I really like the idea of video games as meditation. The raison d’etre of a certain gaming genre – often labeled as wholesome games – is to be exploratory, relaxing and often experiential. These games veer in a different direction from what we’re familiar with, and are all the better for it. I’m all for mastery over systems and interactive storytelling, but there needs to be more games that focus on a relaxing experience through ambiance, familiarity and warmth.
Fabien Weibel’s Haven Park is inspired by Adam Robinson-Yu’s A Short Hike, and has more than a passing similarity, at least visually, to Nintendo’s Animal Crossing – but it feels unique, distinct and unabashedly clever in its own right.
The conceit is this: you play as a little anthropomorphic chickadee named Flint who takes over maintaining a large, natural park from his grandma. It’s a little run down, but with a little TLC it can return to its glory days. So, our intrepid ranger meanders around the park nabbing basic resources like wood and fabric, which he then uses to build up the various campsites littered about. After decorating them to your liking, folk start to hike in and stake up at your waypoints. Some of them ask you to add different accoutrements to make their stay a little nicer; others just give you their opinion or advice. Sometimes you’ll even run into some who will give you side quests, such as playing hide-and-seek or find a missing bauble. These help to break up the flow of the game and give you another fantastical yet thinly veiled excuse to journey out into the woods.
Haven Park has plenty of errands to run and experience points to accumulate, which fulfill those game-like requirements that keep people engaged. But what truly drew me in was literally taking a, well, short hike. The sense of place this game has is phenomenal. It’s not densely filled with details like an open world game, but it has enough to give it a feeling of being a real place, ripe for exploration. You gain a map that you can eventually expand as you find new areas, but the game never explicitly lets you know where you exactly are, which is wonderful for those looking for a good exploratory wander. The system prompts the player to learn the lay of the land and, in a pinch, to find a signpost or marker that will help you to figure out where you are. It makes you feel accomplished in ways that games rarely do these days.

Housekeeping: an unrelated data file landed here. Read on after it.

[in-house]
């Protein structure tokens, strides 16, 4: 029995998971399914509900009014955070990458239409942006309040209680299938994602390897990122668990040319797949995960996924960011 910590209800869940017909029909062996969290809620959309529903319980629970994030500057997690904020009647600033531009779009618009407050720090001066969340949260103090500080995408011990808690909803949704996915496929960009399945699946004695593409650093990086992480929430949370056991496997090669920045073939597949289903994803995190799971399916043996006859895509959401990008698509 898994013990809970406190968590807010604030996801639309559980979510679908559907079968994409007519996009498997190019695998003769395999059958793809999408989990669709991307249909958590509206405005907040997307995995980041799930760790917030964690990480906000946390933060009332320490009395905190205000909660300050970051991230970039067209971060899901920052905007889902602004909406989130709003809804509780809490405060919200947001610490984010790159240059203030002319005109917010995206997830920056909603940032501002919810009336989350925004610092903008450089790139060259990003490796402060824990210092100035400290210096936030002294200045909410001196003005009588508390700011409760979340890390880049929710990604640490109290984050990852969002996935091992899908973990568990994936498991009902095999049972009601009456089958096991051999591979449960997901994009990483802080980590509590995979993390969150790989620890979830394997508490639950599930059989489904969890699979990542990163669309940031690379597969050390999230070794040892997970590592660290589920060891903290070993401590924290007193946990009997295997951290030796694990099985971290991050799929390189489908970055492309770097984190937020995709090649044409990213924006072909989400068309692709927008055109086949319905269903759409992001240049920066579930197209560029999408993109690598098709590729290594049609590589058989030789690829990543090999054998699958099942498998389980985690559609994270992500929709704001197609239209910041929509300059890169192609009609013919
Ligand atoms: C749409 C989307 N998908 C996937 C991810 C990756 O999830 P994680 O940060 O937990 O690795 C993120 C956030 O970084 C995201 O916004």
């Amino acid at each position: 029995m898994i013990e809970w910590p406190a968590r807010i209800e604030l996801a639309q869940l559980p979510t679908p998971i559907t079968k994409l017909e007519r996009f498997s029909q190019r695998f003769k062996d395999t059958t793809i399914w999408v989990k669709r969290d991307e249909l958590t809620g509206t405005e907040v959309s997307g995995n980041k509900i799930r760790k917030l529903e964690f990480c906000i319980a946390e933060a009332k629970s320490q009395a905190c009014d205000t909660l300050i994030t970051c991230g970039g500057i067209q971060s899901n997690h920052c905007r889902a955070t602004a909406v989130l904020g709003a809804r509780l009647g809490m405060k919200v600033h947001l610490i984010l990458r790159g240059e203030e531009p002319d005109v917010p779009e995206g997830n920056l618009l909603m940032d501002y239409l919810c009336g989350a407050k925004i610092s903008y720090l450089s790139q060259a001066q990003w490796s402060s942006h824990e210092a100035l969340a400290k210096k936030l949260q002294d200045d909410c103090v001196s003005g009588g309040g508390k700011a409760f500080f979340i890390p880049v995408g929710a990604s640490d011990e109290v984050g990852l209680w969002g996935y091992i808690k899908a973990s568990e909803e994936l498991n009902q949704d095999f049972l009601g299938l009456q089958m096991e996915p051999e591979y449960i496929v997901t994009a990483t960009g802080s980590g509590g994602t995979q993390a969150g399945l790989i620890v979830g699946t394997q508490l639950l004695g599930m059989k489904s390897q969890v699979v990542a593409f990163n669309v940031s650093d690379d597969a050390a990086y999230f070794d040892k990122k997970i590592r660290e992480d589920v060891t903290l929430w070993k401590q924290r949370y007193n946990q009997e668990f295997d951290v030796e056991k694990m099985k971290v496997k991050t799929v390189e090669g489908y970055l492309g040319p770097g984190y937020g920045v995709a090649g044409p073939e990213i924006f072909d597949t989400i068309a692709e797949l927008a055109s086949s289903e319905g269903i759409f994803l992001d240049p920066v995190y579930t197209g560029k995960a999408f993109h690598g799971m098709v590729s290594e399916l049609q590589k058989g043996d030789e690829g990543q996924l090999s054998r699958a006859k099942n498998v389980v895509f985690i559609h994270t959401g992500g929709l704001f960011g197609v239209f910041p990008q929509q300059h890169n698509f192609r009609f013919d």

What’s truly nice is that Haven Park is very good at valuing your time. While I would have been up for more adventures, more quests and a wider variety of things to build and expand on, I didn’t feel robbed of an experience when I wrapped it up over the couple of days it took me to take in all the sights. Whereas some games burn you out because they’re bulging with content, Haven Park takes the path less traveled by giving you a satisfying, succinct experience that doesn’t seem wasteful.
Even when I wrapped up every little thing I could possibly do in Haven Park, I still found myself ambling around, seeking to sate that wanderlust – much like in real life, as I love to hike around the Black Hills that I call home. Haven Park is a game that both exhilarates and calms in equal measure, letting the player dictate the pace and control the experience for themselves. So cheers to Fabien Weibel for making such a unique game, and here’s hoping that more developers follow in his footsteps.
Haven Park was developed by Fabien Weibel, and it’s available on PC and Switch. We played the Switch version.
Disclosure statement: review code for Haven Park was provided by Fabien Weibel. A Most Agreeable Pastime operates as an independent site, and all opinions expressed are those of the author.